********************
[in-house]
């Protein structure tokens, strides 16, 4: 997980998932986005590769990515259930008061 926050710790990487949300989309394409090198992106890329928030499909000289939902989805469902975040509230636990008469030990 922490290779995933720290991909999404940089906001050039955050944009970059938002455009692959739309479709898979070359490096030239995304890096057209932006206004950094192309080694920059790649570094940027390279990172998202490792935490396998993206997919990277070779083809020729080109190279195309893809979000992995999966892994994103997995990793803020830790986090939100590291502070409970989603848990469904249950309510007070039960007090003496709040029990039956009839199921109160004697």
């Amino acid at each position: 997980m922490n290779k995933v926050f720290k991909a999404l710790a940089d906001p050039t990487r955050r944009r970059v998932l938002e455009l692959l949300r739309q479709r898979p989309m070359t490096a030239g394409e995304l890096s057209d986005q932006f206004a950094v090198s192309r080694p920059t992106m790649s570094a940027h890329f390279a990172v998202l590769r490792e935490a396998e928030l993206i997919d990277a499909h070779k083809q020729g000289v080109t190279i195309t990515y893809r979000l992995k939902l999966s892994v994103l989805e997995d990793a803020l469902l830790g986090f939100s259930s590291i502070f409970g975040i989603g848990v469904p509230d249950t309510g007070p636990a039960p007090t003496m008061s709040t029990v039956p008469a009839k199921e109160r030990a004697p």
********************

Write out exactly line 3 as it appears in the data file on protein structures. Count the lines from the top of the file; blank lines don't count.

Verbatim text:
């Amino acid at each position: 997980m922490n290779k995933v926050f720290k991909a999404l710790a940089d906001p050039t990487r955050r944009r970059v998932l938002e455009l692959l949300r739309q479709r898979p989309m070359t490096a030239g394409e995304l890096s057209d986005q932006f206004a950094v090198s192309r080694p920059t992106m790649s570094a940027h890329f390279a990172v998202l590769r490792e935490a396998e928030l993206i997919d990277a499909h070779k083809q020729g000289v080109t190279i195309t990515y893809r979000l992995k939902l999966s892994v994103l989805e997995d990793a803020l469902l830790g986090f939100s259930s590291i502070f409970g975040i989603g848990v469904p509230d249950t309510g007070p636990a039960p007090t003496m008061s709040t029990v039956p008469a009839k199921e109160r030990a004697p």